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R13 opinion

Is a 4-day working week the way forward

I think it is safe to say that we would all like to work less and still get paid the same, but is a 4 day working week possible in the 21st century? Frances O’Grady general secretary of the Trades Union Congress seems to think so, as she pointed out in her speech at the TUC’s 150th Annual Gathering.

In her speech, she stated, "In the nineteenth century, unions campaigned for an eight-hour day. In the twentieth century, we won the right to a two-day weekend and paid holidays. So, for the twenty-first century, let’s lift our ambition again.

"I believe that in this century we can win a four-day working week, with decent pay for everyone. It’s time to share the wealth from new technology. Not allow those at the top to grab it for themselves."

This new style of working could be achievable through the development of new technology that allows us to perform our jobs more easily and increase productivity within organisations.

So, what are the benefits?

It can be argued that there are many benefits to having a four day work week including; increased job satisfaction, improved productivity, improvement in physical health, lower propensity towards depression and heaving drinking and reduced stress levels. A recent study even indicated

The benefits to the mental health of employees is incredibly significant because it can lead to a massive reduction in the amount of people taking time off work due to stress related illness and allow employees to take better care of themselves and their mental health.

There are also countless social benefits to working less, allowing people to spend more time with their families and friends, leading people to feel more satisfied in their lives and with their work-life balance. Flexibility when working is a massive benefit to workers and an extra day off a week allows employees to complete tasks on their to do list they may normally struggle to do, for example; going to the dentist, getting their car serviced and tidying the house. It also puts less pressure on parents who must source childcare. 

Additionally, there are potential environmental benefits, as some would suggest that countries with shorter working weeks are likely to have a reduced carbon footprint due to a decrease in traffic associated with work.  

Research published last year by the Organisation for Economic Co-operation and Development (OECD), suggests that working longer hours do not equate to being more productive, highlighting the idea that shorter hours and a shorter week is beneficial to productivity.

What are the downsides?

A four day working week is not a model that will work for every business. What could potentially work for some office employees, could not work for shop keeps, doctors or factory workers, raising issues with fairness across different professions.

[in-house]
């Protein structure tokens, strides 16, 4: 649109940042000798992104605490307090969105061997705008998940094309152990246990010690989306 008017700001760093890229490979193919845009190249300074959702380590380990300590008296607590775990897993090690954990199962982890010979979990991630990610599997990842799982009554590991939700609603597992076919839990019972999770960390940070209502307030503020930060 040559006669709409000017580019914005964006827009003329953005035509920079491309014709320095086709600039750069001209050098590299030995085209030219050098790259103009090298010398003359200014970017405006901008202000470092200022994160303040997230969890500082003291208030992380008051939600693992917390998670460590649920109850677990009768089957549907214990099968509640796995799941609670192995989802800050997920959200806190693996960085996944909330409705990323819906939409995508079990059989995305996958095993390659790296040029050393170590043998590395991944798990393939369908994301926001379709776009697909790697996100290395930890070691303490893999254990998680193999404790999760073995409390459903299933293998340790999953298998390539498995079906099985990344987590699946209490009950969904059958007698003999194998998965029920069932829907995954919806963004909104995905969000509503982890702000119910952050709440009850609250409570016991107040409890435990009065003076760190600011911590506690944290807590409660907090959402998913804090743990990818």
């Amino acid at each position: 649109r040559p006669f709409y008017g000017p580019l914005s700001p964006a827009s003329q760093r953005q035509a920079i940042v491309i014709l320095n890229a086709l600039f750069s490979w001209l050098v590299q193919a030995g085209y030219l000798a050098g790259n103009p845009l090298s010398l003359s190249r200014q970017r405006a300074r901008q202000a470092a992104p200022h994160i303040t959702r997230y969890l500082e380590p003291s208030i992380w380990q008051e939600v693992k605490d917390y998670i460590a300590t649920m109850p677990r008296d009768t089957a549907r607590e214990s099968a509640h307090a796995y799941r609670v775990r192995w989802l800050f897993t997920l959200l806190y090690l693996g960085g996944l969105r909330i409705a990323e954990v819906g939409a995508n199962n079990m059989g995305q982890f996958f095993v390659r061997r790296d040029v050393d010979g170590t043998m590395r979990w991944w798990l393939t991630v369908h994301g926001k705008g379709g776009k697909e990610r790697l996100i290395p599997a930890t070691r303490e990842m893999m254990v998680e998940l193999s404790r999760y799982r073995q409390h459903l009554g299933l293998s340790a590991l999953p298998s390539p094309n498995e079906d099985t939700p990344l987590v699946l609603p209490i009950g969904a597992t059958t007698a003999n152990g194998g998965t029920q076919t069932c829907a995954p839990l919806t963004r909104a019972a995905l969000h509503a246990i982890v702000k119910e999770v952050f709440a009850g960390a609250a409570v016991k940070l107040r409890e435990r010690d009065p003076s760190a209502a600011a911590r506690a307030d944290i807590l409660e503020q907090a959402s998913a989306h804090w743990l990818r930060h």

Despite some evidence supporting the benefits of a four day week, there is also evidence to suggest that it could lead to a drop in productivity due to employees being more tired and draining from working four, more pressurised days. In order to sustain businesses, the work day would have to be extended to 10 hours across the four days, this could cause health and safety issues for employees and could lead to increased stress and anxiety as employees struggle with their long hours. Also, if an employee has a bad day, that drop in productivity will be felt more heavily than before.

"While the idea of a four-day week might sound appealing, the reality is that it’s not necessary if you run your business effectively," says Lee Biggins, Founder of job site CV-Library. Encouraging a strong work-life balance within your organisation would mean that employees would be able to effectively manage their lives out of work without the need for an extra day off.

Who is doing is already?

Many firms have already started implementing the four day week. A New Zealand based firm, Perpetual Guardian, trialled the idea over March and April this year and found unmitigated success with 78% of employers feeling that they were able to successfully manage their work-life balance, an improvement from 54% who felt this way in November 2017.  

Whilst a potentially ambitious thought, there a genuine possibility for a four-day working week to be a real thing of the future. There would be a long way to go in order to adapt this style of working to various professions, convince employers of the benefits and design a system of work that maintain productivity levels, but it could have a significant impact on improving the work-life balance of employees and increasing job satisfaction on the whole.

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